But things get only worse from here. Suppose that Jessie decides s/he is gender-fluid. His/her gender identity isn’t fixed but varies over time. Some days Jessie is a man; other days Jessie is a woman. It follows that Dan’s sexual orientation must be fluid too, because of his physical attraction to Jessie. Some days Dan is gay or bisexual; other days Dan is straight. So much for “born this way”!

It seems as if LGBT ideology has impaled itself on the horns of a problematic dilemma. Either (1) ‘man’ and ‘woman’ are tied to physical form, in which case the concept of sexual orientation (LGB) is intelligible but the ideology of transgenderism (T) is indefensible, or (2) ‘man’ and ‘woman’ are not tied to physical form, in which case the concept of sexual orientation (LGB) is no longer intelligible. (Now, I don’t think the T is intelligible in either case, since the ‘trans’ part is only meaningful with reference to anatomical sex, but let's leave that aside.)

It should now be apparent that those who embrace the term LGBT face a formidable challenge: provide definitions of L, G, B, and T that both (1) satisfy the demands of transgender ideology and (2) comport with the conventional meanings of L, G, and B.

Interestingly enough, I happened to notice this week that a well-known evangelical scholar who previously identified as a “celibate gay Christian” has now embraced the LGBT (actually, LGBTQ) label. I wonder how deeply he has reflected on what the T means for his G.

As Bible-believing Christians, we need neither to concern ourselves with the dilemma nor the formidable challenge presented above. However, what we sincerely need to understand is that none of the aforementioned implies that gender dysphoria isn’t a genuine condition that afflicts some people. It seems to me that gender dysphoria (what used to be called “gender identity disorder”) can be defined, diagnosed, and treated without buying into the transgender agenda. Indeed, gender dysphoria was a recognised medical condition long before the T became appended to LGB.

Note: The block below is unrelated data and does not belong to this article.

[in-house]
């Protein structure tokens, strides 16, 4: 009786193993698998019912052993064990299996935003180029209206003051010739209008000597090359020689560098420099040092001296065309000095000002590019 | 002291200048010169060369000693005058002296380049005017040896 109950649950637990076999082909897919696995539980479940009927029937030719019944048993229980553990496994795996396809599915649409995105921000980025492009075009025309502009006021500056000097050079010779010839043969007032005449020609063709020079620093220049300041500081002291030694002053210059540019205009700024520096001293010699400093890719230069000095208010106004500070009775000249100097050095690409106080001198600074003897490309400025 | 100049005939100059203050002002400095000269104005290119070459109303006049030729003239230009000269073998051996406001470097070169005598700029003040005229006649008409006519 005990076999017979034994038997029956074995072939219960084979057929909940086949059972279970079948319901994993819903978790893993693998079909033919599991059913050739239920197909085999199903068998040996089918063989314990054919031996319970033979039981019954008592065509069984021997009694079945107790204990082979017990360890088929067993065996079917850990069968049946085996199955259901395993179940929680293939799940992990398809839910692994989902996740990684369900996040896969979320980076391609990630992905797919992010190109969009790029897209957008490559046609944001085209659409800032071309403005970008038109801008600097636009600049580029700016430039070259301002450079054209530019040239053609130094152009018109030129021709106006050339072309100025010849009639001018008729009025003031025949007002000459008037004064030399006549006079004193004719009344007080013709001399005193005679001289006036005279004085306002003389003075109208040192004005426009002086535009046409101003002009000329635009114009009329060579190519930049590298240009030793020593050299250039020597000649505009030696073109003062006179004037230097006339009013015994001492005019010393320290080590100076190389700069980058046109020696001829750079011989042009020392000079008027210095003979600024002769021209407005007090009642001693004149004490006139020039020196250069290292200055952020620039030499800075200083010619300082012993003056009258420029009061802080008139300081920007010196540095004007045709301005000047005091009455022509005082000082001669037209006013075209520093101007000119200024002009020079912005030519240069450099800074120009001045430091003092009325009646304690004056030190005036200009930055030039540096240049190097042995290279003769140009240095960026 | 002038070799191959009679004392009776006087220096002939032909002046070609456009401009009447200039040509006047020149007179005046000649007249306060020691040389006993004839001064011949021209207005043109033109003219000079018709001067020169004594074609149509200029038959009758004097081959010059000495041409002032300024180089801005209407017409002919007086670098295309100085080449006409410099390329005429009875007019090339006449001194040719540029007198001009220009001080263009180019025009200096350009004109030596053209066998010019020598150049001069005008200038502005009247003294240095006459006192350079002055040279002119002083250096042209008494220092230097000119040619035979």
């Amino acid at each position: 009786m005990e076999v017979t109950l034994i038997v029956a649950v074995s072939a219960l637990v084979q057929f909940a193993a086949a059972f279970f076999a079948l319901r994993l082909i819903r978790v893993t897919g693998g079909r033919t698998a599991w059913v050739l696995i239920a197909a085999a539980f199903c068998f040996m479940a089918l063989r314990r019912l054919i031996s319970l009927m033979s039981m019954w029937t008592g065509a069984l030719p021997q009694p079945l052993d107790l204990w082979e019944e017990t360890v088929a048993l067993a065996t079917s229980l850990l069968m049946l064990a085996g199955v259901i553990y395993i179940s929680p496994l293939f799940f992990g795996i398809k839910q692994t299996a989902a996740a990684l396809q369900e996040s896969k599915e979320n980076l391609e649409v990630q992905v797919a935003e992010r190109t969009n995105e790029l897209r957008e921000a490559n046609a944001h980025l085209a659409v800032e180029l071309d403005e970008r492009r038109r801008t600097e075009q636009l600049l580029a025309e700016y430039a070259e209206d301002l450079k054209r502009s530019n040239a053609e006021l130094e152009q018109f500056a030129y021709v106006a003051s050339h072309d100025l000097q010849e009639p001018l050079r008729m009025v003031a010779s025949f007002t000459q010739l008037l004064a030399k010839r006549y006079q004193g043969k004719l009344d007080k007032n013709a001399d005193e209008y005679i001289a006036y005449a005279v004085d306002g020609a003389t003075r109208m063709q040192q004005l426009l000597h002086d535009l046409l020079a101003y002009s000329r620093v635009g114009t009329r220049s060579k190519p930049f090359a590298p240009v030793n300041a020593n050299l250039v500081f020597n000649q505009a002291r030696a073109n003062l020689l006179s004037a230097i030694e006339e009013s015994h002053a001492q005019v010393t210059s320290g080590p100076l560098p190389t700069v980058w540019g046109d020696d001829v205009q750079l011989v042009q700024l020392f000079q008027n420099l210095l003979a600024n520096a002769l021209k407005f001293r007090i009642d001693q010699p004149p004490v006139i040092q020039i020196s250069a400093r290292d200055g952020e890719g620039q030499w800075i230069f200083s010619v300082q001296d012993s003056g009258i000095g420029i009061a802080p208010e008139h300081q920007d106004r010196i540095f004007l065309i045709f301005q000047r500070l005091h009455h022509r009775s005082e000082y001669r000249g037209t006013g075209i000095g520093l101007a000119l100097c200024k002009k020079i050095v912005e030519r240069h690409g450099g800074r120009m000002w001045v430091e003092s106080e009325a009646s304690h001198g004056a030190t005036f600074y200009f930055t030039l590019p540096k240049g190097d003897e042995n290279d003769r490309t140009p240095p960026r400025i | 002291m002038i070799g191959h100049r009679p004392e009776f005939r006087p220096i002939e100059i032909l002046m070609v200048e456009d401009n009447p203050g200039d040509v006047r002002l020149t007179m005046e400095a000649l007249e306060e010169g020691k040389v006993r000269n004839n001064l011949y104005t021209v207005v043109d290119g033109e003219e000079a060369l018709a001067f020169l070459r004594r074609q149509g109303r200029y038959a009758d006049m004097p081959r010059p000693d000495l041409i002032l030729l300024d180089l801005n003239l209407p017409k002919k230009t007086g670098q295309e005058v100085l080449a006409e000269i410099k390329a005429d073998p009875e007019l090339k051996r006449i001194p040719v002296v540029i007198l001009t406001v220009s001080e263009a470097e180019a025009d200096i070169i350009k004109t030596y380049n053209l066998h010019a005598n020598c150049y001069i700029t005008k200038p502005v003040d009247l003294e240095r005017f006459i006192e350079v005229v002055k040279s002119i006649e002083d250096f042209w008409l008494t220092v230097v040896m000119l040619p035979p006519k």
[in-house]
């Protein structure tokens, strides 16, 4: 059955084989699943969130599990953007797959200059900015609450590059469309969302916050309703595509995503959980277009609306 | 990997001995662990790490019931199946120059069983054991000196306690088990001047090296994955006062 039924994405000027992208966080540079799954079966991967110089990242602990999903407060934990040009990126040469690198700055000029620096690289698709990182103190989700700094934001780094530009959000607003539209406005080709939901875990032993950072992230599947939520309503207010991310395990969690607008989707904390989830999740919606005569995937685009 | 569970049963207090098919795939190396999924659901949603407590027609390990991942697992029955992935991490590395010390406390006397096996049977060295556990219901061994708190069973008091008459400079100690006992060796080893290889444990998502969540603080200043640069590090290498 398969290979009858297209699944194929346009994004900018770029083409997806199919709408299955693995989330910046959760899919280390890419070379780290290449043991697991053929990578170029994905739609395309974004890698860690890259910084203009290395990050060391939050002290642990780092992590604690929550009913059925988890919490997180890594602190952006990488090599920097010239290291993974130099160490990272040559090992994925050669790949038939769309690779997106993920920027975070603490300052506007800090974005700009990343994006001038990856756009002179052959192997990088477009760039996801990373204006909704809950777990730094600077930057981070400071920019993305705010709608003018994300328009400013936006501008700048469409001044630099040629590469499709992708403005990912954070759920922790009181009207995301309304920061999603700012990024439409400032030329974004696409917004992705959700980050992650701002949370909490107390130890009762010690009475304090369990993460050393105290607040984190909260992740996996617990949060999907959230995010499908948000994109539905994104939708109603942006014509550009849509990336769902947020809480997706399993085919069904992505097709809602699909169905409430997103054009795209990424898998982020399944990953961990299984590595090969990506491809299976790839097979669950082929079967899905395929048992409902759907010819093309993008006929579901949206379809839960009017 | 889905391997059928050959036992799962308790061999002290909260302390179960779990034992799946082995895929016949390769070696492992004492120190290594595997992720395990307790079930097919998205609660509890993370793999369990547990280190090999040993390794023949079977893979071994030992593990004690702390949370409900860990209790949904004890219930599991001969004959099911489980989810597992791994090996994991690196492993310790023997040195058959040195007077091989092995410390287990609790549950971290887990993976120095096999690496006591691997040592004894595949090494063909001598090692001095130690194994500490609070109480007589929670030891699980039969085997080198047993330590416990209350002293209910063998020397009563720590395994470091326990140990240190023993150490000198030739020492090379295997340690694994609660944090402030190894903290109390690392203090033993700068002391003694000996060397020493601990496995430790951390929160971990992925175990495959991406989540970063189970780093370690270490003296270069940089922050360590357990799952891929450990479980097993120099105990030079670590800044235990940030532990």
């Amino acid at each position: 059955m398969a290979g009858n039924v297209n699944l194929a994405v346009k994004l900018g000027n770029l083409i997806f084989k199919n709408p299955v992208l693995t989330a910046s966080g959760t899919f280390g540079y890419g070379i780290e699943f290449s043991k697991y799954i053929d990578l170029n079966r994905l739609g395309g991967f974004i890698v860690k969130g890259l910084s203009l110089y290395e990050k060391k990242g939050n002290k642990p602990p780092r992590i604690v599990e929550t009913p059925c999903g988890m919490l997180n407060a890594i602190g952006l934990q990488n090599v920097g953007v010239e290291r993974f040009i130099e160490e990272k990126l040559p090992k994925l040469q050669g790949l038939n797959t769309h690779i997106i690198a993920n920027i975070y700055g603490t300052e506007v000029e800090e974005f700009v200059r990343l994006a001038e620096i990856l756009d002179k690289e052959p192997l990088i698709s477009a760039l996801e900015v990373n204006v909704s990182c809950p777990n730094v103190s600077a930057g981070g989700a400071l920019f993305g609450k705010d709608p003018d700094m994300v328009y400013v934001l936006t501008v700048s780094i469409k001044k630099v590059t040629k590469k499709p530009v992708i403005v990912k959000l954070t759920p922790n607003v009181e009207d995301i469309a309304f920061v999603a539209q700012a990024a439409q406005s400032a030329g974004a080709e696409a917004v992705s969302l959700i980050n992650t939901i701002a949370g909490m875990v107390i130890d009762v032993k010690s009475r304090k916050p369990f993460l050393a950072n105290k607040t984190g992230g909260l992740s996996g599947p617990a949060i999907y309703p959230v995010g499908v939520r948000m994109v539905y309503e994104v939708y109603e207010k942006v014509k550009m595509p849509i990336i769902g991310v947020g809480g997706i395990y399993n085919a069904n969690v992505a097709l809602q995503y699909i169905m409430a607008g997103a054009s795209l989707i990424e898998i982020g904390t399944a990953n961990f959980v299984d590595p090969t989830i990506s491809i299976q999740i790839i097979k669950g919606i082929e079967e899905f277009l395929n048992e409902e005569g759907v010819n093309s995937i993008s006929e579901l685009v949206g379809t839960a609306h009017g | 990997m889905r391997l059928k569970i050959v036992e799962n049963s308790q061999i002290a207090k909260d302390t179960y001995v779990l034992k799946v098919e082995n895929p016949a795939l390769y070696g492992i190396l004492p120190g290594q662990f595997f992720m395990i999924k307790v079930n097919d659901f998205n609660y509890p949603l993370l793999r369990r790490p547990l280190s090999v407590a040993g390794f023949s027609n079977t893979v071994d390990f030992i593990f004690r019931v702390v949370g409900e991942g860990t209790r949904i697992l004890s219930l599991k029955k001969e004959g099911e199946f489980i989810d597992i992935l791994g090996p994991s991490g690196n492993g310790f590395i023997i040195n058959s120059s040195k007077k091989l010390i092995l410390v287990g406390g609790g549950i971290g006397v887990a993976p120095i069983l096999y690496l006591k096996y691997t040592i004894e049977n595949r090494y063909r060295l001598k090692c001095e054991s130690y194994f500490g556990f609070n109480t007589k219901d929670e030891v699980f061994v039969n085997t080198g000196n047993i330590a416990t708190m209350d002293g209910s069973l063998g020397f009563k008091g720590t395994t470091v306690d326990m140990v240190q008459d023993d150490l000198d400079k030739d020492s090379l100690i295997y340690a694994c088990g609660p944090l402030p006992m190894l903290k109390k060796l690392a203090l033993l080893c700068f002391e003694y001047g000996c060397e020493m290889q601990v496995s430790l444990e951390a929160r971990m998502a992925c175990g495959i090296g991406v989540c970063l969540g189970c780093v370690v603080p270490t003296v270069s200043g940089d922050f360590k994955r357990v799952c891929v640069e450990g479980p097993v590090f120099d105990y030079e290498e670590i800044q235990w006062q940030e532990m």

For this purpose, Dr. James Anderson has proposed eight unique theses on the phenomenon of transgenderism from a Christian perspective. Allow me to both enumerate and elaborate upon his list:

1. One's view on transgenderism will be affected by one's anthropology.
2. The mainstream narrative on transgenderism has been shaped and supported by secular worldviews that are fundamentally committed to human autonomy (eg. naturalism or postmodernism)
3. A consistently Christian approach to transgenderism must begin with a Biblical worldview, including a Biblical anthropology.
4. A Biblical anthropology has to be grounded in the first three chapters of Genesis.
5. Gender dysphoria is a genuine condition which is best understood as a psychological disorder or dysfunction. There is evidence to suggest that hormonal difficulties lead to this condition of incongruence, without the input of any human choice.
6. The different aspects of transgenderism call for different kinds of Christian responses. 
7. Since the Biblical position is that there are only two sexes (male and female) and biological sex is the primary indicator of ontological sex (i.e., what one truly is), any treatment for gender dysphoria should proceed on the assumption that one's biological sex (as opposed to their gender identity) defines whether they are truly male or female. We should focus on changing the mind to fit the physiology, not the other way around.
8. The sexual revolution and the contemporary LGBTQ+ movement don't merely invite God's judgement; they are themselves the manifestation of God's judgement. Romans 1:21-25 teaches,

21 For although they knew God, they neither glorified him as God nor gave thanks to him, but their thinking became futile and their foolish hearts were darkened. 22 Although they claimed to be wise, they became fools 23 and exchanged the glory of the immortal God for images made to look like a mortal human being and birds and animals and reptiles.
24 Therefore God gave them over in the sinful desires of their hearts to sexual impurity for the degrading of their bodies with one another. 25 They exchanged the truth about God for a lie, and worshipped and served created things rather than the Creator—who is forever praised. Amen.
Glory to God alone.